Safety Last (1923) & The Freshman (1925)

Posted by on Jan 2, 2012 in One-Man Show | 0 comments


Disclaimer: I know I said this for Keaton already, but don’t try this at home, kids.

When it comes to silent comedy stars, Charlie Chaplin, Buster Keaton, and Harold Lloyd are often referred to as “the big three,” but nowadays it couldn’t be more of a misnomer. Most know nothing of Lloyd or his excellent cinematic bibliography, which from Grandma’s Boy to Speedy was in some ways the most impressive of any star of the time. Perhaps most disappointing is that most people have seen the famous clock-dangling gag, though not the artist that risked his life creating it.

While Chaplin was a tramp with a moustache and cane, and Keaton a stone-face with a porkpie hat, Lloyd carried a pair of glasses and a smile. His young and eager nerdy outsider (often named Harold) faced tremendous obstacles in his goal of achieving the American dream and getting the girl. Without him Superman would have no alter ego and the protagonists of Dumb and Dumber no namesakes.

Though not credited as such, Lloyd dictated much of the writing for the stories and gags in his films. He has the funniest title cards of the three, and his stories are closer to the working class lives of his viewers. “Lloyd depended more on story and situation than any of the other major comedians,” James Agee wrote in his piece Comedy’s Greatest Era, “and kept the best stable of gagmen in Hollywood, at one time hiring six.”

His lesser gags include accidentally Lloyd3lighting his butt on fire, creatively hiding (on horses, coat racks, mannequins, etc.), doing funny stuff with cats, and making humorous inventions. But like Keaton, Lloyd’s best gags were stunts that ran the risk of bodily harm. (In fact, an explosive accident early in his career left him without a thumb and forefinger on his right hand, and he remarkably pulled off all his stunts afterward without them.) The best is featured in Safety Last (in my opinion, his greatest film).

In it, Harold must move to a big city and work at a department store to save enough money for he and his gal to buy a home. The first few reels have Harold barely scraping by, and comic sequences in which he must race back to work on time, deal with aggressive female shoppers during a sale, and play the hotshot when his lady comes to visit. It really picks up when the boss offers $1,000 for a big publicity stunt and Harold volunteers his roommate to scale the 12-story building. When the day comes, however, the gag is that Harold must start the stunt himself with the intention of having the roommate pick up on the next floor, but the gag forces him to go all the way to the top, encountering humorous pratfalls along the way (nets, pigeons, mice, windows, a weathervane). But none is more exciting than the clock.

“A good deal of (Safety Last) hangs by its eyelashes along the face of a building,” Agee wrote. “Each new floor is like a new stanza in a poem; and the higher and more horrifying it gets, the funnier it gets. In this movie Lloyd demonstrates beautifully his ability to do more than merely milk a gag, but to top it.” This is one of the most famous comedy stunts of all time, and one of the most exciting scenes in silent cinema (after Battleship Potemkin’s Odessa Steps).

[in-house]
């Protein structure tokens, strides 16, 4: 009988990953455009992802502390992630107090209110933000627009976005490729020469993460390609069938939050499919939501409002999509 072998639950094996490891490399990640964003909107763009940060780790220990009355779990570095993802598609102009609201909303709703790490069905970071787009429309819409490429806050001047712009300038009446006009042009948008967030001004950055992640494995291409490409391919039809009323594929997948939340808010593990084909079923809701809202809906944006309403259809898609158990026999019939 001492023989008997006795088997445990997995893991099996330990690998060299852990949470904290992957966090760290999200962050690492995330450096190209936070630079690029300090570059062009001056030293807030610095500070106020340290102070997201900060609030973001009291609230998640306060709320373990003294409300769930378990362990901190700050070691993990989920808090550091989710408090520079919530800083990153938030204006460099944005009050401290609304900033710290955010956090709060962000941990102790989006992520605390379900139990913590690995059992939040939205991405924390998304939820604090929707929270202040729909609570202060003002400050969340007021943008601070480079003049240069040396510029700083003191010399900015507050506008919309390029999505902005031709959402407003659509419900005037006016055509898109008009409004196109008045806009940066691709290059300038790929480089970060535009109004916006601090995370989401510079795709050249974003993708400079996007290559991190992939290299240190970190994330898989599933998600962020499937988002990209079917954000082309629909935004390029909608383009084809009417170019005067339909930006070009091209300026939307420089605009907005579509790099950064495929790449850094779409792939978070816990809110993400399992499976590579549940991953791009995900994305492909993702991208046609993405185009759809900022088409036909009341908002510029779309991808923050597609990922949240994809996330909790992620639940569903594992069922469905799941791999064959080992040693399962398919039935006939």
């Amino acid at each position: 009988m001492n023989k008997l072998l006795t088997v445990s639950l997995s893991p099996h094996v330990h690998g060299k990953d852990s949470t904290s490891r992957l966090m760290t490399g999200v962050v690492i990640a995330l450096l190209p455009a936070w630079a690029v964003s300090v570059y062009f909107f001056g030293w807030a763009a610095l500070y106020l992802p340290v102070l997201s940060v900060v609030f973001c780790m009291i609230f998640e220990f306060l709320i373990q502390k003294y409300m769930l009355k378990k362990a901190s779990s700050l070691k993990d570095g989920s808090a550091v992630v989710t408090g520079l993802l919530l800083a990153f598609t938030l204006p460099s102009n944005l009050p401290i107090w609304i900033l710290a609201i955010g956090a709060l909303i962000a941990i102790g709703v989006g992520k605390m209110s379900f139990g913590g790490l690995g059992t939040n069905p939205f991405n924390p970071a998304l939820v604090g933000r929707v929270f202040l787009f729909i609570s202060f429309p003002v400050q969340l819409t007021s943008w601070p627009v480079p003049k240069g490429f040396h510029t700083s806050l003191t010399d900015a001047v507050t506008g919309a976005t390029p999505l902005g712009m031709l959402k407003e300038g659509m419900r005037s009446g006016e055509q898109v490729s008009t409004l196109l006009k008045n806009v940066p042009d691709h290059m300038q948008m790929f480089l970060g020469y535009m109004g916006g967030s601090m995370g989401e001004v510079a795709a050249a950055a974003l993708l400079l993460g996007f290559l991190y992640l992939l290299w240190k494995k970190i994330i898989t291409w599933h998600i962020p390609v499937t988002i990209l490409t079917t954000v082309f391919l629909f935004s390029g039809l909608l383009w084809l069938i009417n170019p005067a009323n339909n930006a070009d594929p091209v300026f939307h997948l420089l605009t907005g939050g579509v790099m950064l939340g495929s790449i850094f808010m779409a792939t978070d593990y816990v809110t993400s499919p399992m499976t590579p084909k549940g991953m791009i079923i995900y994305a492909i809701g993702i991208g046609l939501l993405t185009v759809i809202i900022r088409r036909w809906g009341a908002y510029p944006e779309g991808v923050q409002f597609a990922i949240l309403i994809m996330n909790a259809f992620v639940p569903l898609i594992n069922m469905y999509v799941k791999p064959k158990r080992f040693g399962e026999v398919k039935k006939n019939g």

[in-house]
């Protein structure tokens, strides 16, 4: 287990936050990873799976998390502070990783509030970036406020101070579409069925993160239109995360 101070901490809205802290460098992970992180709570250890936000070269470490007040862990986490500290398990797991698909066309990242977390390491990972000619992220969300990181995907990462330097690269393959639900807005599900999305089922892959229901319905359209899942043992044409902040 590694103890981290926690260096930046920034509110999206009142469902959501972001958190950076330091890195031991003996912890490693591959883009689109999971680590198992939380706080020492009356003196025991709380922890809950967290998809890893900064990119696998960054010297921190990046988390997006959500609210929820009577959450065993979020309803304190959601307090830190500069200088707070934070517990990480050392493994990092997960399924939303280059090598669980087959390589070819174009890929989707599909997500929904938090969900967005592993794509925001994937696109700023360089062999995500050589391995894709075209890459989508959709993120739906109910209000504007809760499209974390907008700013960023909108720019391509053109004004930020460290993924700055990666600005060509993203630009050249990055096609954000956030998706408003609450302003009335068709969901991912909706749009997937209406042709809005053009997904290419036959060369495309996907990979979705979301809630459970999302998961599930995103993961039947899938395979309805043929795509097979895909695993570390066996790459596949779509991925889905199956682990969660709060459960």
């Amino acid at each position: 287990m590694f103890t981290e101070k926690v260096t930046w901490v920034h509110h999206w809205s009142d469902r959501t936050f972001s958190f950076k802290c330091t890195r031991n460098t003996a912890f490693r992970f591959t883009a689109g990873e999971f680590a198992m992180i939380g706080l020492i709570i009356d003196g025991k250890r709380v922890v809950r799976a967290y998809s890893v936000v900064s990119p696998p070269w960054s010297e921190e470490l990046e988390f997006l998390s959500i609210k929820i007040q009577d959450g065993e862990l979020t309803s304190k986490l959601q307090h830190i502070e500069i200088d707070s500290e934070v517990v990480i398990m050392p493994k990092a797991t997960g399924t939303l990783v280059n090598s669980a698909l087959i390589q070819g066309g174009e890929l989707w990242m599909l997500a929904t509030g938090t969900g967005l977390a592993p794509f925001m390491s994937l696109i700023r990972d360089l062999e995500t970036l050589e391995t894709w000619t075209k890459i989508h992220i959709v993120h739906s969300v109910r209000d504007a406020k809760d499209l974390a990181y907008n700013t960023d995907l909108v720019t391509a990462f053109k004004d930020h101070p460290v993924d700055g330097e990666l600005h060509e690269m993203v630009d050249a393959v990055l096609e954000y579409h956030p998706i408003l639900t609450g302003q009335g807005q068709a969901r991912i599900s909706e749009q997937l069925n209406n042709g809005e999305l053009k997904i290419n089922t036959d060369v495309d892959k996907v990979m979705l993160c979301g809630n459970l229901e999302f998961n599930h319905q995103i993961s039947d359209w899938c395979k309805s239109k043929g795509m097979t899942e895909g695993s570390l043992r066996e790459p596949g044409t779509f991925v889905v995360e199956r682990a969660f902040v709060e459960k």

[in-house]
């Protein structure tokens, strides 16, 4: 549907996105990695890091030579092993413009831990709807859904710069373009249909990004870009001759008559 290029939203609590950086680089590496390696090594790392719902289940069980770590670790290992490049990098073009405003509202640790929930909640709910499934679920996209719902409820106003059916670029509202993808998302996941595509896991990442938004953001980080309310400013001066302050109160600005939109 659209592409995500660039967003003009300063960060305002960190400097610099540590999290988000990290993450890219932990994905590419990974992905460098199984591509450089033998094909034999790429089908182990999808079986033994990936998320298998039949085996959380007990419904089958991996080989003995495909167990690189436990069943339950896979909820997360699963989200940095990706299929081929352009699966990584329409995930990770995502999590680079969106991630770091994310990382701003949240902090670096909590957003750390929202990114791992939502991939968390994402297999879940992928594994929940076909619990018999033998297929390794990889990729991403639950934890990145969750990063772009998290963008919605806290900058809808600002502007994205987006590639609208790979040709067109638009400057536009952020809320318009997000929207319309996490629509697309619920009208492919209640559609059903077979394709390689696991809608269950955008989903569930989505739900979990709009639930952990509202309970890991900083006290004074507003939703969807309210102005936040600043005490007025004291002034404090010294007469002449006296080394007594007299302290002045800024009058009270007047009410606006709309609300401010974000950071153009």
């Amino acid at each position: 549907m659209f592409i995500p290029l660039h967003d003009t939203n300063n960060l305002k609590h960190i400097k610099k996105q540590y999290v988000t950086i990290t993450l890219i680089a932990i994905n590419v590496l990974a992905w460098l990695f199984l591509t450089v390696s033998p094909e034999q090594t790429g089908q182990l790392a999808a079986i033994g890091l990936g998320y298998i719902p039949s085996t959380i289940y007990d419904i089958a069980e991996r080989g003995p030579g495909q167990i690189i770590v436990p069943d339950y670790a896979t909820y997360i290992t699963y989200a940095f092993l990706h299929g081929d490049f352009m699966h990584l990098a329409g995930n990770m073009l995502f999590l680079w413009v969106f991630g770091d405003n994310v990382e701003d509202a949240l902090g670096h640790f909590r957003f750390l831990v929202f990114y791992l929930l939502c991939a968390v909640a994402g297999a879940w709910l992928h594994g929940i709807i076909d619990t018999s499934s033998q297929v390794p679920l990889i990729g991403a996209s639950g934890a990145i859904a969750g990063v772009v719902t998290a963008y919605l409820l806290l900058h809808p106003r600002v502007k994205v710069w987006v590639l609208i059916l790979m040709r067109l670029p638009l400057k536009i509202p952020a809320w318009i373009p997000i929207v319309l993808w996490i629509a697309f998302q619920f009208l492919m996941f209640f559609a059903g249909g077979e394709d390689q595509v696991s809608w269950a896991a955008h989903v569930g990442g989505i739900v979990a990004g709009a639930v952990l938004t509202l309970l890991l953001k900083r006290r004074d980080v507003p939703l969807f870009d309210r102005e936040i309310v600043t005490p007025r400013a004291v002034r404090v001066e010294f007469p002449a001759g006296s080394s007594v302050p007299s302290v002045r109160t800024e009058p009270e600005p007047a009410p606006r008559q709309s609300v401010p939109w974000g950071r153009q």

Perhaps equally well known in Lloyd’s  filmography is The Freshman, in which the 31 year-old enters his first year in college. He spends all his free time in his room reciting game chants and fight songs, reading yearbooks and football rules, and mastering a goofy handshake from a movie about college (an ongoing gag). With kids constantly concerned with “fitting in,” The Freshman’s gags are perfectly convenient. He tries out for the football team and becomes the tackling dummy, ends up buying ice cream for everyone on campus, and even hosts the fall dance.

The film’s best scene involves the tailor barely having enough time to finish Harold’s suit for the dance, then going along in case of an emergency. Well, of course, there are several, as seemingly every move Harold makes causes another seam to burst open and the tailor must secretly patch them. As the charade continues to build, it climaxes with an embarrassing clothing explosion. The only way for Harold to bounce back is by winning the big game in a hilarious Rudy-esque sequence later mimicked by The Marx Brothers.

Lloyd made a few other fantastic films, Lloyd2notably Grandma’s Boy (whose Civil War charm sequence is gut-busting) and The Kid Brother (whose opening clothesline chase is a classic). Indeed Lloyd amassed nearly 200 films from 1914 to 1947, far more than Chaplin or Keaton combined. When it came time for the talkies, Lloyd submitted, “I do not believe the public will want spoken comedy. Motion pictures and the spoken arts are two distinct arts.” But, of course, viewers did want talkies and it eventually pushed Lloyd out of popularity. “His comic type simply became obsolete after The Crash. The aggressive values he had embodied in the giddy twenties seemed downright irresponsible in the hung-over thirties,” Andrew Sarris wrote in The American Cinema: Directors and Directions 1929-1968.

Not only did the talkies oust Lloyd, but time, it seems, hasn’t favored him nearly as much as Keaton or Chaplin. (And I hate to think of the percentage of people that have heard of the likes of Langdon.) It’s a shameful fact that hopefully will be alleviated in the next hundred years, though it’s not likely.

“If great comedy must involve something beyond laughter, Lloyd was not a great comedian,” Agee wrote, drawing the obvious comparison to masters Chaplin and Keaton. “But if plain laughter is any criterion, few people have equaled him, and nobody has ever beaten him.”

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